Benedictus from R.S. Thomas (b. 29 March 1913)

by Kim on March 28, 2012

Blessed be the starved womb
and the replete womb.

Blessed the slug in the dew
and the butterfly among the ash-cans.

Blessed the mind that brings forth good and bad
and the hand that exonerates it.

Blessed be the adder among its jewels
and the child ignorant of how love must pay.

Blessed the hare who, in a round
world, keeps the tortoise in sight.

Blessed the cross warning: No through road,
and that other Cross with its arms out pointing both ways.

Blessed the woman who is amused
at Adam feeling for his lost rib.

Blessed the clock with its hands over its face
pretending it is midday, when it is midnight.

Blessed be the far side of the Cross and the back
of the mirror, that they are concealed from us.

R.S. Thomas, Benedictus, from “Mass for Hard Times”, Mass for Hard Times (Newcastle upon Tyne: Bloodaxe Books, 1992), p. 14.

They set up their decoy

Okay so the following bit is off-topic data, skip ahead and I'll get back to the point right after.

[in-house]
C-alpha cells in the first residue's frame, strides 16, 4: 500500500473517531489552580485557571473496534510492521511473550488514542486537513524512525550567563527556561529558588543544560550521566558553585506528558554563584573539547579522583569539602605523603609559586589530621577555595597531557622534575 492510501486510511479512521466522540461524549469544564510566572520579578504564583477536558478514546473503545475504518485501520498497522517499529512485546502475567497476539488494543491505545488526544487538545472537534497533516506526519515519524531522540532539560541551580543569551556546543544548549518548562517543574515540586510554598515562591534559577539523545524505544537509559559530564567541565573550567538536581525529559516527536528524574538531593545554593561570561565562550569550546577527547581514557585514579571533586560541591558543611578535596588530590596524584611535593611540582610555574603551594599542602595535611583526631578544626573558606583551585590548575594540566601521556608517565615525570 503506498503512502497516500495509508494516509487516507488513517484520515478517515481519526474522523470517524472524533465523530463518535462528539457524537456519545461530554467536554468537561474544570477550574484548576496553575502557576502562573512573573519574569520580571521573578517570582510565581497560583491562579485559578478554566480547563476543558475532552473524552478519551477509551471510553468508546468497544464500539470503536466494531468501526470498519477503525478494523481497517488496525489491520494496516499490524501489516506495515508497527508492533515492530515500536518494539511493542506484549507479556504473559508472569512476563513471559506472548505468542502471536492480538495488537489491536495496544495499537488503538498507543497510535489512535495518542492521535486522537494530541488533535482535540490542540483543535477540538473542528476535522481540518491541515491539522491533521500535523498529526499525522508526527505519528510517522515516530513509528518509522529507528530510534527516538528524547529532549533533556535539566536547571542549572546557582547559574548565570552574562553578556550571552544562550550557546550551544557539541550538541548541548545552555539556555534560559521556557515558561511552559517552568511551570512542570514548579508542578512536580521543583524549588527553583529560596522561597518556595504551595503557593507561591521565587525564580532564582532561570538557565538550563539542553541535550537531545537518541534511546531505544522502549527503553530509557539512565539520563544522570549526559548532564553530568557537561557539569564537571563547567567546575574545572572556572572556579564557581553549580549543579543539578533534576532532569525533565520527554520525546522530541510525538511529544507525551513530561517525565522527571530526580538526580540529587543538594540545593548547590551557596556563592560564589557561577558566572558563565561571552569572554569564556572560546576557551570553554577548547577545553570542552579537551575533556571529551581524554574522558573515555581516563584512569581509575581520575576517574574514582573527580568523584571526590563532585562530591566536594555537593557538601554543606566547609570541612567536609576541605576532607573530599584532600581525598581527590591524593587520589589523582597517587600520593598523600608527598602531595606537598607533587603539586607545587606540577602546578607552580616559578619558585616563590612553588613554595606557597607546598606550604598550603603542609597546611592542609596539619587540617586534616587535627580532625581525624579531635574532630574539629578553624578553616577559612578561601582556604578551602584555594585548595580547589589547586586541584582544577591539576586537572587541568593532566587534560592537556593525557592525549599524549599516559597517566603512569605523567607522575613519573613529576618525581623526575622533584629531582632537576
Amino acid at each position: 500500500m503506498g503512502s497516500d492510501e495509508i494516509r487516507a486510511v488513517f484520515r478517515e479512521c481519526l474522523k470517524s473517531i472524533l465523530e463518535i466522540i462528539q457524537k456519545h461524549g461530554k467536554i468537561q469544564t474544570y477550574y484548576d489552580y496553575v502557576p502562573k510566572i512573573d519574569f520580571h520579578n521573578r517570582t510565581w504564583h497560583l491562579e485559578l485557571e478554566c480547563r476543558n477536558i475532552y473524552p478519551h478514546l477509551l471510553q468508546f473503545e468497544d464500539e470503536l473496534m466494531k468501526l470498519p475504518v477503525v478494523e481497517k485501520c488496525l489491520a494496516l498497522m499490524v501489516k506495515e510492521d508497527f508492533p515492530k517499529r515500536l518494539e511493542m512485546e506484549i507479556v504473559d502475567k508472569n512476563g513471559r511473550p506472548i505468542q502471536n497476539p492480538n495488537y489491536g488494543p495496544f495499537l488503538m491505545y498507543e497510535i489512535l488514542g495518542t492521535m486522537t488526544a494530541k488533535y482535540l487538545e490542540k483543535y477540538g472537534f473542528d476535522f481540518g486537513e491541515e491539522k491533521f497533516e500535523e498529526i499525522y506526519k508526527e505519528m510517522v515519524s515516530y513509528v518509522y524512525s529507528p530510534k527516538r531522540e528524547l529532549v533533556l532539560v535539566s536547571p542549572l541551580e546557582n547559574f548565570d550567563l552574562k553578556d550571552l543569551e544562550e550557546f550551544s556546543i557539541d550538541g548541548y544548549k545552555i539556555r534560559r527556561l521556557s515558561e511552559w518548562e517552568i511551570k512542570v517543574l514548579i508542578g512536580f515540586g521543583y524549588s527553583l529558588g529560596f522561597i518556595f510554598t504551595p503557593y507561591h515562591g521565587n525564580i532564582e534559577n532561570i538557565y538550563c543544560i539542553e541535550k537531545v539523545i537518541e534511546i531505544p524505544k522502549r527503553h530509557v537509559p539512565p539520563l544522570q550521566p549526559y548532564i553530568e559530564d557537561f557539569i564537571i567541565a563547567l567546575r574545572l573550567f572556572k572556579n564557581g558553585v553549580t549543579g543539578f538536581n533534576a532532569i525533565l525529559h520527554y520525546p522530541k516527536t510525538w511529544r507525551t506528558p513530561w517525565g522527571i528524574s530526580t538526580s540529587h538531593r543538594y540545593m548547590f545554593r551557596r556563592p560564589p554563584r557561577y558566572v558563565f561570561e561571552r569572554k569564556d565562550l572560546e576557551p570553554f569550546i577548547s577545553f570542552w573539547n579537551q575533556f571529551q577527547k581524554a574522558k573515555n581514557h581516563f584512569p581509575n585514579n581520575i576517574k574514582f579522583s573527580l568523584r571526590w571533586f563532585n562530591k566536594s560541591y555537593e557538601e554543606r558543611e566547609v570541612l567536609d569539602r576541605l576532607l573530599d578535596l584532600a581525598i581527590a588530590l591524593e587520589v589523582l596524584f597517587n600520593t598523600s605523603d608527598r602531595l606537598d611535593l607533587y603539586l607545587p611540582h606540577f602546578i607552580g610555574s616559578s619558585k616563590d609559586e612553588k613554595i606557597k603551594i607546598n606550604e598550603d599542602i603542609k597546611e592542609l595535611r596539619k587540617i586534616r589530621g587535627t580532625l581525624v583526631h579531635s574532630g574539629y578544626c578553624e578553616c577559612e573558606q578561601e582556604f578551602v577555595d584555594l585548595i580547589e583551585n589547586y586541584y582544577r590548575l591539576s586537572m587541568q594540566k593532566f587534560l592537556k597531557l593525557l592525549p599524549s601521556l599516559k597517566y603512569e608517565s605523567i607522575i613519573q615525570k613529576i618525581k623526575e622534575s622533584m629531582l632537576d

in the Hebrew sunlight. What
for? Did they expect
death to come sooner
to disprove his claim
to be God’s son? Who
can shoot down God?
Darkness arrived at
midday, the shadow
of whose wing? The blood
ticked from the cross, but it was not
their time it kept. It was no
time at all, but the accompaniment
to a face staring,
as over twenty centuries
it has stared, from unfathomable
darkness into unfathomable light.

R.S. Thomas, from “Crucifixion”, Counterpoint (Newcastle upon Tyne: Bloodaxe Books, 1990), p. 40.

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1

Pam 03.29.12 at 1:40 am

Emma Jones was born (1977) and raised in Sydney. Jones went to Cambridge thinking she would become an academic, to support her vocation as a poet. But by the time she was finishing her PhD she realised that “being an academic would not be good for my poetry”. It would use up a lot of energy and concentration and she did not want to be “spending all day thinking and talking about poetry in an academic way”.

“Waking” by Emma Jones

Here it is again, light hoisting its terrible bells,
As though a world might wake up with it -

The moon shuts its eye. Down in the street
the same trolley is playing the pavestones.

For twenty-five years I’ve been waking
this way. There was one morning

when my mother woke and felt a twitch
inside, like the shifting of curtains.

She woke and so did I. I was like a bird
beating. She had no time for anaesthetic.

We just rolled from each other like indecent genies.
Even the nurses were startled.

Now she says the world and I were eager
from the start. But I was only waking.

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